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Description Itinerary Walkthrough

Alien Earths : Sailboats
Alien Earths : A visitor blocks the glare of a bright light, representing a star, in order to view the objects around it.
Copyright Space Science Institute
Alien Earths
Where did we come from? Are we alone? These age-old questions form the basis of NASA's Origins Program, a series of missions spanning the next 20 years in which scientists will use space- and ground-based observatories to understand the origin and development of galaxies, stars, planets, and the conditions necessary to support life. Like the search for distant planets, the search for life beyond Earth requires enormous creativity. More than 100 planets have now been identified outside our solar system, but no one has yet found evidence of life on those worlds or elsewhere in space.

Alien Earths, developed by the Space Science Institute, in Boulder, Colorado, presents origins-related research and discoveries to students and the general public. Visitors to the exhibition will join the search for planets around distant stars and for life beyond Earth, and will learn about the technology and methods scientists are using to search our galactic neighborhood.

Alien Earths addresses several basic questions that scientists ponder:
  • How does what we know about life on Earth inform the search for life beyond Earth?
  • Are we more likely to find intelligent life in space, or microbes?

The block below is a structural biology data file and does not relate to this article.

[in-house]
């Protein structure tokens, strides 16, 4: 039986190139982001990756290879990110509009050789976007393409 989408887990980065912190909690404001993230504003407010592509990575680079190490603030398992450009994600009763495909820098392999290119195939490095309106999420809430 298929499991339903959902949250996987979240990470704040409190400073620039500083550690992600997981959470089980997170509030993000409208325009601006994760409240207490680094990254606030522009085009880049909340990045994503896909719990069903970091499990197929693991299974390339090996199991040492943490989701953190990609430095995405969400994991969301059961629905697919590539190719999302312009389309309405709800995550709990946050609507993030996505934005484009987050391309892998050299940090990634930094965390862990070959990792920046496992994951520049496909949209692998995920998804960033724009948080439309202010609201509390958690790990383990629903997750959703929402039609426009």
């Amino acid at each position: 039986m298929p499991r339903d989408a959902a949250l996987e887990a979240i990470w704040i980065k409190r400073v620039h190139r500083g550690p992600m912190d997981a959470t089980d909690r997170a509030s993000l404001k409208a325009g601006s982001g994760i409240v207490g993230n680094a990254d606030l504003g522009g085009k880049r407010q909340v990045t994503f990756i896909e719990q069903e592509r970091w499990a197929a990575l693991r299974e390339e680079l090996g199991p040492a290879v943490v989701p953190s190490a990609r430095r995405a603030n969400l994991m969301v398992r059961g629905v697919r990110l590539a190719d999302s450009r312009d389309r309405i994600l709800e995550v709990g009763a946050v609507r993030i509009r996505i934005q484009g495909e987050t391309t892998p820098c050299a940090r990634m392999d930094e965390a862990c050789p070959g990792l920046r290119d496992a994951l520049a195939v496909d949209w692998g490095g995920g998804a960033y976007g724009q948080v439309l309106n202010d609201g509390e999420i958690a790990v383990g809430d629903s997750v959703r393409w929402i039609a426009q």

• How does life alter its environment?
  • How can we learn about a distant planet’s habitability from just a few pixels of light? When searching for signs of intelligent life, what should we look or listen for?
The exhibition comprises four interrelated clusters of interactive components and multimedia presentations: Our Place in Space, Star Birth, Planet Quest, and the Search for Life. Visitors are able to
  • Compare the life cycle of our Sun to other stars
  • Set planets in motion around a star and watch what happens
  • Experiment with an infrared camera and ordinary objects
  • Feel the difference in density between three known planets
  • Explore the methods used to search for extrasolar planets
  • Learn about the most abundant life form on Earth, and possibly elsewhere—microbes
  • Smell the difference between various microbial colonies
  • Listen to sounds from space and find out what signals from intelligent beings might sound like.
Educational materials and programs include:
Self-directed and facilitated activities
Staff training workshops
Electronic guided tour
Informal Science Knowledge Database Alien Earths Online

Funding for the Alien Earths project has been provided by the National Science Foundation and the Kepler, Navigator, and Spitzer NASA missions. Additional support comes from the NASA Astrobiology Institute, the Space Telescope Science Institute, and SETI Institute.

Alien Earths : Ball Floaters
Alien Earths : Visitors to the exhibition will join the search for planets around distant stars and for life beyond Earth, and will learn about the technology and methods scientists are using to search our galactic neighborhood.
Copyright Space Science Institute


Components Requirements Cost Shipping

Pressure Ball
Stellar Life Cycle
Mission Invisible
View Space Theater
Design a Solar System
Planet Densities
Planet Models
Our Solar System
Alien Earth News
Other Worlds
Planet Transit
Coronagraph
Planet Wobble
Life Scanner
Microbial World
Biomass
Sensing Life
Waterworld
Life's Chances
Looking for Life
Listening for Life
 

3,100 square feet

14-foot ceilings suggested,
minimum 10 feet

$40,000 member;

$45,000 nonmember
for a 12-week booking
2 vans

Description Itinerary Walkthrough

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